The overwhelming favorite here is Sonny Dykes, the SMU coach who was Texas Tech’s top target. Once that became apparent, TCU moved on from legendary coach Gary Patterson and it would be stunning if Dykes didn’t end up taking the job. There’s familiarity with both parties, as Dykes served one season as an analyst at TCU prior to taking the SMU job. One compelling idea here is that there’s no obvious candidate if the Texas A&M job opens, with Dykes the most logical candidate with Texas ties. (TCU has kicked the tires a few other places, but there’s little ambiguity of where this will land.)
This could be a big week for interim head coach Jake Dickert, who has provided an energy jolt and some stability in Pullman. The Cougars travel to Oregon this weekend, and a win would tie them for first place in the Pac-12 North and give them the tiebreaker. From there, there’s a winnable game against Arizona and then at Washington. (Who’d have thought that Washington State would have the more stable coaching staff in the state in November?) Never underestimate the power of the interim coach, as he’s a known commodity to the brass, athletic department and players who’ve endured constant change. The other names here worth monitoring are Nevada’s Jay Norvell, San Jose State’s Brent Brennan, Oregon offensive coordinator Joe Moorhead, BYU's Kalani Sitake and Kent State’s Sean Lewis. Washington State’s best years historically have been with offensive-minded coaches like Mike Leach, Mike Price and Dennis Erickson.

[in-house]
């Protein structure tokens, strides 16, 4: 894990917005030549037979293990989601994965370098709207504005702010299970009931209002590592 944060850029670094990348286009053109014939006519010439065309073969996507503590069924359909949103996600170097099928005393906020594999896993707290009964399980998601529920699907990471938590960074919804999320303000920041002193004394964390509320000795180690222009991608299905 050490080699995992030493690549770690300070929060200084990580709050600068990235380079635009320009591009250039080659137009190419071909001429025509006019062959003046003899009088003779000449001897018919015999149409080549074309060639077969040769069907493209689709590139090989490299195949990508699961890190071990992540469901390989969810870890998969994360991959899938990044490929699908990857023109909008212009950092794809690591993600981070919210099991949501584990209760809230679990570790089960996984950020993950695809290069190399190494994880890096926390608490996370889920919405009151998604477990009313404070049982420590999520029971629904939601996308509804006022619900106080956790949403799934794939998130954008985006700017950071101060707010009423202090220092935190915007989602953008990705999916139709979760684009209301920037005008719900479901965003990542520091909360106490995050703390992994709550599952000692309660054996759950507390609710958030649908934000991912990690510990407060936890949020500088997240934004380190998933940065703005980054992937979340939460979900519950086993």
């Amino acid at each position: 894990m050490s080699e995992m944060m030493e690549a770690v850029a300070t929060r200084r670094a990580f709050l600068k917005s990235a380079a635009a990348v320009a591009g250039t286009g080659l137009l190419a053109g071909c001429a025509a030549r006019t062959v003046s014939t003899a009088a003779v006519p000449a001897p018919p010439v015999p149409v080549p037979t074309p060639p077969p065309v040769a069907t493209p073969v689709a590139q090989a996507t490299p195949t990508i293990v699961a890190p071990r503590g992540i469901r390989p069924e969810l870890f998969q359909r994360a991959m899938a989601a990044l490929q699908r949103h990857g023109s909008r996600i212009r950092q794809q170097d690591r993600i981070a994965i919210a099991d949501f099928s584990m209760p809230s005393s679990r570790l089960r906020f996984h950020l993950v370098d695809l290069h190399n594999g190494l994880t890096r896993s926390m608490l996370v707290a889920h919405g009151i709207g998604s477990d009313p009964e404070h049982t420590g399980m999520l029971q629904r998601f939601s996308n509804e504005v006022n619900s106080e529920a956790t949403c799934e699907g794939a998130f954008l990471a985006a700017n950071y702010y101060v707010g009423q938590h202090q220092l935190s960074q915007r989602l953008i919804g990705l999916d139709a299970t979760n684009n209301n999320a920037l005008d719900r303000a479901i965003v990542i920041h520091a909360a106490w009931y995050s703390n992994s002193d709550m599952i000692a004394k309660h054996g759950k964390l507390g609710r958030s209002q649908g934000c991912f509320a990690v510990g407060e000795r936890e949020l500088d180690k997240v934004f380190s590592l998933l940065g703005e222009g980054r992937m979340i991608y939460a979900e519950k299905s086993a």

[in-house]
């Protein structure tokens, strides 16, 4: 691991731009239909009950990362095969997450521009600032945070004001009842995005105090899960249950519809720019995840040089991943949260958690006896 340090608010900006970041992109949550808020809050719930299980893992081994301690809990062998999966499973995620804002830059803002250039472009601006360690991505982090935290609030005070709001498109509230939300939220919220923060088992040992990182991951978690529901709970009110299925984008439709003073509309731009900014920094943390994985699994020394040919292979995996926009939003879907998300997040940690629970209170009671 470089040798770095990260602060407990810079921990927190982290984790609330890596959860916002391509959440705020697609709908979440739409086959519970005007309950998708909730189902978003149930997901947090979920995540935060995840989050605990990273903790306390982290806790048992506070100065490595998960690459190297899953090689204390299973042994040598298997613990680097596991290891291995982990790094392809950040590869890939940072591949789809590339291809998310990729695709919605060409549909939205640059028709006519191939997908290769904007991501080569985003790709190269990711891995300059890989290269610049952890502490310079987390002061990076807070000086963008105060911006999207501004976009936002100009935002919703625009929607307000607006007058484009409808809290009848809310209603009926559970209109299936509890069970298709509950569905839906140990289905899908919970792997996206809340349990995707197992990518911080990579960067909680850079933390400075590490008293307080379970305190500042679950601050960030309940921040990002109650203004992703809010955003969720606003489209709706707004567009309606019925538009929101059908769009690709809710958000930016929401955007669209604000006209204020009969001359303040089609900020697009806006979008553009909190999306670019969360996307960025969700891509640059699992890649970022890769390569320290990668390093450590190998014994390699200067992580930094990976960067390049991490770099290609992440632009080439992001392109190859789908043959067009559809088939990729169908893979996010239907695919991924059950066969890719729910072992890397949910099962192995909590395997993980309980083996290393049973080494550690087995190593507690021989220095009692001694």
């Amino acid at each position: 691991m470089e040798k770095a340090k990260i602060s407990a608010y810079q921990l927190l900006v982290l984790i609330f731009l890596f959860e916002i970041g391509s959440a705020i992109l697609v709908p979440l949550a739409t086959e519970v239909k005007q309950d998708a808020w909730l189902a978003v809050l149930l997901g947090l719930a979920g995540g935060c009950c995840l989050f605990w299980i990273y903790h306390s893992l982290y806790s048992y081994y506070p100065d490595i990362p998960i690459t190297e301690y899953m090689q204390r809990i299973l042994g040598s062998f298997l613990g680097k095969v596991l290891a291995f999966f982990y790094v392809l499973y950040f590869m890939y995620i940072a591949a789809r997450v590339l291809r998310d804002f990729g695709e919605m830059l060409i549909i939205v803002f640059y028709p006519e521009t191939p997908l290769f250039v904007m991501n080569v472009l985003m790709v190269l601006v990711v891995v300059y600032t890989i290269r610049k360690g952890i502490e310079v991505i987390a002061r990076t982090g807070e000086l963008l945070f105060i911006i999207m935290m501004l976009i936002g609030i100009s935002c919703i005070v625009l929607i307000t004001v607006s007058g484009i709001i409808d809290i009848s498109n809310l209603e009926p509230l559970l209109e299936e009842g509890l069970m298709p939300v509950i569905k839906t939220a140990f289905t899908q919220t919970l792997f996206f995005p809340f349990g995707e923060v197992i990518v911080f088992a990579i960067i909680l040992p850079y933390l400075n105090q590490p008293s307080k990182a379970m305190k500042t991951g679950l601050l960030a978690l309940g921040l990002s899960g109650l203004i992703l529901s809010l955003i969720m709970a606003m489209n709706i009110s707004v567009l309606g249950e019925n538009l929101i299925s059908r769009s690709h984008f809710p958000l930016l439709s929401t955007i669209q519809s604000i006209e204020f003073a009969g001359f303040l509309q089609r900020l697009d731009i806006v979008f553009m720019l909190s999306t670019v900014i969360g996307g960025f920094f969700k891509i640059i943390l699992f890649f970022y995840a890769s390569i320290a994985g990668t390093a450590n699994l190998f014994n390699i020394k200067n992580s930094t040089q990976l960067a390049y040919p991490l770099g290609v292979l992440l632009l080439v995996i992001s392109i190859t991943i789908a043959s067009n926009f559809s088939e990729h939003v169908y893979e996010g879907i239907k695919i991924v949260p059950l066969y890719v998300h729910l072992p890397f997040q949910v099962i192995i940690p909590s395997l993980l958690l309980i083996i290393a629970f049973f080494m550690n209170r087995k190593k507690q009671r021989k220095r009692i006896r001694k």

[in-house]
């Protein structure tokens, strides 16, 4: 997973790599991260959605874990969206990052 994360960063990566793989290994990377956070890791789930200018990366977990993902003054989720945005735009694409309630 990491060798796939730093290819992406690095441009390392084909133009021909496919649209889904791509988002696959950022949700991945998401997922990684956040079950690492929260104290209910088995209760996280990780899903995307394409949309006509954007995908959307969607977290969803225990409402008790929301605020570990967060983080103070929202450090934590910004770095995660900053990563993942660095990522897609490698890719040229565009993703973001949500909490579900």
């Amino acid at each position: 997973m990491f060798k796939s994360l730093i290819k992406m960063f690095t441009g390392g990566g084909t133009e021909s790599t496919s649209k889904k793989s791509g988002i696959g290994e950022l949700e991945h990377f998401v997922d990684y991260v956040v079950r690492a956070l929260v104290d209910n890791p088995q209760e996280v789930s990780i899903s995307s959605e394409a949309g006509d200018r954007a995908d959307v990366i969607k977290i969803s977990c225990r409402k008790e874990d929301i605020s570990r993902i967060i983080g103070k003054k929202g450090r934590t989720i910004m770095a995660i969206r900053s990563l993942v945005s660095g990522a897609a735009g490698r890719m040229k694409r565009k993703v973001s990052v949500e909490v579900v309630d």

The latest listless Hokies effort at Boston College on Friday entrenches Justin Fuente’s status as one of the coaches most unlikely to return for 2022. Fuente took over a slumping annual conference contender and oversaw the backslide into an ACC afterthought. It’ll cost $10 million before Dec. 15 (or $7.5 million after), but nothing has discernibly improved since AD Whit Babcock’s news conference announcing Fuente’s return last December.